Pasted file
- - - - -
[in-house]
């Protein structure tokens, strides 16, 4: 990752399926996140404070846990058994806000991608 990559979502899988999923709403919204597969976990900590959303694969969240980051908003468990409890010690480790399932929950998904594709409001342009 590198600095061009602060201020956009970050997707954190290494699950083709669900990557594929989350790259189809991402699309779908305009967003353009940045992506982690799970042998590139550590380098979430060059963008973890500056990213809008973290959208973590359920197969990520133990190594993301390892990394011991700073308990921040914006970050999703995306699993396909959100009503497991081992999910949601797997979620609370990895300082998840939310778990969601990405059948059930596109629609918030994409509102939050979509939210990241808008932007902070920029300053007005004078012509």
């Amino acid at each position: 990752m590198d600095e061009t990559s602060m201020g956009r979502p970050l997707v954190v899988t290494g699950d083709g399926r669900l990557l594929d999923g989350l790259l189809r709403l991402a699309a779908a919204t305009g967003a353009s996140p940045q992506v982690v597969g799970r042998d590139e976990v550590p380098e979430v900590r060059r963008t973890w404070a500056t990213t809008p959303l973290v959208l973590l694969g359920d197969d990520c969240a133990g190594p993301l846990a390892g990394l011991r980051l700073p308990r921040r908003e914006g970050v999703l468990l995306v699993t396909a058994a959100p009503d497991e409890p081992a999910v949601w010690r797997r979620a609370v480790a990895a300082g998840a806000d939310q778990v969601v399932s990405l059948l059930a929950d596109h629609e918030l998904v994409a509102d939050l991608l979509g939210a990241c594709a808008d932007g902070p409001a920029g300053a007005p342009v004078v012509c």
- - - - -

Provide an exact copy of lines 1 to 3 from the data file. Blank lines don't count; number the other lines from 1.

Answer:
[in-house]
């Protein structure tokens, strides 16, 4: 990752399926996140404070846990058994806000991608 990559979502899988999923709403919204597969976990900590959303694969969240980051908003468990409890010690480790399932929950998904594709409001342009 590198600095061009602060201020956009970050997707954190290494699950083709669900990557594929989350790259189809991402699309779908305009967003353009940045992506982690799970042998590139550590380098979430060059963008973890500056990213809008973290959208973590359920197969990520133990190594993301390892990394011991700073308990921040914006970050999703995306699993396909959100009503497991081992999910949601797997979620609370990895300082998840939310778990969601990405059948059930596109629609918030994409509102939050979509939210990241808008932007902070920029300053007005004078012509």
């Amino acid at each position: 990752m590198d600095e061009t990559s602060m201020g956009r979502p970050l997707v954190v899988t290494g699950d083709g399926r669900l990557l594929d999923g989350l790259l189809r709403l991402a699309a779908a919204t305009g967003a353009s996140p940045q992506v982690v597969g799970r042998d590139e976990v550590p380098e979430v900590r060059r963008t973890w404070a500056t990213t809008p959303l973290v959208l973590l694969g359920d197969d990520c969240a133990g190594p993301l846990a390892g990394l011991r980051l700073p308990r921040r908003e914006g970050v999703l468990l995306v699993t396909a058994a959100p009503d497991e409890p081992a999910v949601w010690r797997r979620a609370v480790a990895a300082g998840a806000d939310q778990v969601v399932s990405l059948l059930a929950d596109h629609e918030l998904v994409a509102d939050l991608l979509g939210a990241c594709a808008d932007g902070p409001a920029g300053a007005p342009v004078v012509c």